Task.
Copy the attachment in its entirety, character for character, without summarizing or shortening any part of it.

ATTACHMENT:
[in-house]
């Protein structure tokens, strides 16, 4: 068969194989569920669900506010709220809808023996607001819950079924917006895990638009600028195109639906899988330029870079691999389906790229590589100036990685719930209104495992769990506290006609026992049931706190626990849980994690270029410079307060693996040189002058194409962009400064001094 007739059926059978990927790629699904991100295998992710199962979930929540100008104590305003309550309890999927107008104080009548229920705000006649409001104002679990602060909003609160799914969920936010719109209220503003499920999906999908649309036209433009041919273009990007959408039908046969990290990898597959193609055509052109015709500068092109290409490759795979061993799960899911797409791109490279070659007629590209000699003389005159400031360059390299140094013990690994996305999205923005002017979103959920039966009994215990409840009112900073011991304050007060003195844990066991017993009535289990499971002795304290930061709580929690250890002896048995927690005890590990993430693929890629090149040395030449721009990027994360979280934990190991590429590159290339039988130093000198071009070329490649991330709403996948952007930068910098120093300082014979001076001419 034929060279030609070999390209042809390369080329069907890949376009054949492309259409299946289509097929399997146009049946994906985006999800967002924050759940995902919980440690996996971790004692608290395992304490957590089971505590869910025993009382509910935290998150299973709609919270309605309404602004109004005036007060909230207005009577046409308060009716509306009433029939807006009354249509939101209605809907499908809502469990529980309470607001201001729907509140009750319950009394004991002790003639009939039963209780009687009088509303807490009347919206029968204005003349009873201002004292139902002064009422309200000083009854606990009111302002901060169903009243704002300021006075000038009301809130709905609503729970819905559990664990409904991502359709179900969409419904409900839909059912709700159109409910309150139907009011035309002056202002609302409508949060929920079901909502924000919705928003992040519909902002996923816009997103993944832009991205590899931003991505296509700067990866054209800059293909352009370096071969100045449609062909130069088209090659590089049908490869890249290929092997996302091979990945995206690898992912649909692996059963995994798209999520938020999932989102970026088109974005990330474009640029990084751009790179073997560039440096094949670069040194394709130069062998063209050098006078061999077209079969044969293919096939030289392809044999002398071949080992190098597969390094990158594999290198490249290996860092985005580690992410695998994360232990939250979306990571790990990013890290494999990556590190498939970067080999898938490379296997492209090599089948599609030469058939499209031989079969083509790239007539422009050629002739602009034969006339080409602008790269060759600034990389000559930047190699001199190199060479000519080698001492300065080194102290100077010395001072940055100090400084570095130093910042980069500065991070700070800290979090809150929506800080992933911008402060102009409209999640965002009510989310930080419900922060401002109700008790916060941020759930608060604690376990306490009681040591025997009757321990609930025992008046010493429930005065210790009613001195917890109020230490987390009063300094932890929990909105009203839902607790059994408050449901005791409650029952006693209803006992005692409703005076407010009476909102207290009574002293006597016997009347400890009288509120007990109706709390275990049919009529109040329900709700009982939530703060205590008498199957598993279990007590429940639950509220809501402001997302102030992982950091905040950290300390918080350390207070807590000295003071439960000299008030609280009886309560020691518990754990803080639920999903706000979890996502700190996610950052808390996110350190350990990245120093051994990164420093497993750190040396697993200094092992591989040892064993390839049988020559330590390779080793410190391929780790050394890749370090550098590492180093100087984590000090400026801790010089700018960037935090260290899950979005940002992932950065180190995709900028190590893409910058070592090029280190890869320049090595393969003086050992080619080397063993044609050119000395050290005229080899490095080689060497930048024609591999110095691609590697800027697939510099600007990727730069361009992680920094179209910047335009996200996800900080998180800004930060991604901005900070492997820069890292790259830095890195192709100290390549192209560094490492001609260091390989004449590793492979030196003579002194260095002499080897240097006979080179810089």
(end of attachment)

[in-house]
């Protein structure tokens, strides 16, 4: 068969194989569920669900506010709220809808023996607001819950079924917006895990638009600028195109639906899988330029870079691999389906790229590589100036990685719930209104495992769990506290006609026992049931706190626990849980994690270029410079307060693996040189002058194409962009400064001094 007739059926059978990927790629699904991100295998992710199962979930929540100008104590305003309550309890999927107008104080009548229920705000006649409001104002679990602060909003609160799914969920936010719109209220503003499920999906999908649309036209433009041919273009990007959408039908046969990290990898597959193609055509052109015709500068092109290409490759795979061993799960899911797409791109490279070659007629590209000699003389005159400031360059390299140094013990690994996305999205923005002017979103959920039966009994215990409840009112900073011991304050007060003195844990066991017993009535289990499971002795304290930061709580929690250890002896048995927690005890590990993430693929890629090149040395030449721009990027994360979280934990190991590429590159290339039988130093000198071009070329490649991330709403996948952007930068910098120093300082014979001076001419 034929060279030609070999390209042809390369080329069907890949376009054949492309259409299946289509097929399997146009049946994906985006999800967002924050759940995902919980440690996996971790004692608290395992304490957590089971505590869910025993009382509910935290998150299973709609919270309605309404602004109004005036007060909230207005009577046409308060009716509306009433029939807006009354249509939101209605809907499908809502469990529980309470607001201001729907509140009750319950009394004991002790003639009939039963209780009687009088509303807490009347919206029968204005003349009873201002004292139902002064009422309200000083009854606990009111302002901060169903009243704002300021006075000038009301809130709905609503729970819905559990664990409904991502359709179900969409419904409900839909059912709700159109409910309150139907009011035309002056202002609302409508949060929920079901909502924000919705928003992040519909902002996923816009997103993944832009991205590899931003991505296509700067990866054209800059293909352009370096071969100045449609062909130069088209090659590089049908490869890249290929092997996302091979990945995206690898992912649909692996059963995994798209999520938020999932989102970026088109974005990330474009640029990084751009790179073997560039440096094949670069040194394709130069062998063209050098006078061999077209079969044969293919096939030289392809044999002398071949080992190098597969390094990158594999290198490249290996860092985005580690992410695998994360232990939250979306990571790990990013890290494999990556590190498939970067080999898938490379296997492209090599089948599609030469058939499209031989079969083509790239007539422009050629002739602009034969006339080409602008790269060759600034990389000559930047190699001199190199060479000519080698001492300065080194102290100077010395001072940055100090400084570095130093910042980069500065991070700070800290979090809150929506800080992933911008402060102009409209999640965002009510989310930080419900922060401002109700008790916060941020759930608060604690376990306490009681040591025997009757321990609930025992008046010493429930005065210790009613001195917890109020230490987390009063300094932890929990909105009203839902607790059994408050449901005791409650029952006693209803006992005692409703005076407010009476909102207290009574002293006597016997009347400890009288509120007990109706709390275990049919009529109040329900709700009982939530703060205590008498199957598993279990007590429940639950509220809501402001997302102030992982950091905040950290300390918080350390207070807590000295003071439960000299008030609280009886309560020691518990754990803080639920999903706000979890996502700190996610950052808390996110350190350990990245120093051994990164420093497993750190040396697993200094092992591989040892064993390839049988020559330590390779080793410190391929780790050394890749370090550098590492180093100087984590000090400026801790010089700018960037935090260290899950979005940002992932950065180190995709900028190590893409910058070592090029280190890869320049090595393969003086050992080619080397063993044609050119000395050290005229080899490095080689060497930048024609591999110095691609590697800027697939510099600007990727730069361009992680920094179209910047335009996200996800900080998180800004930060991604901005900070492997820069890292790259830095890195192709100290390549192209560094490492001609260091390989004449590793492979030196003579002194260095002499080897240097006979080179810089």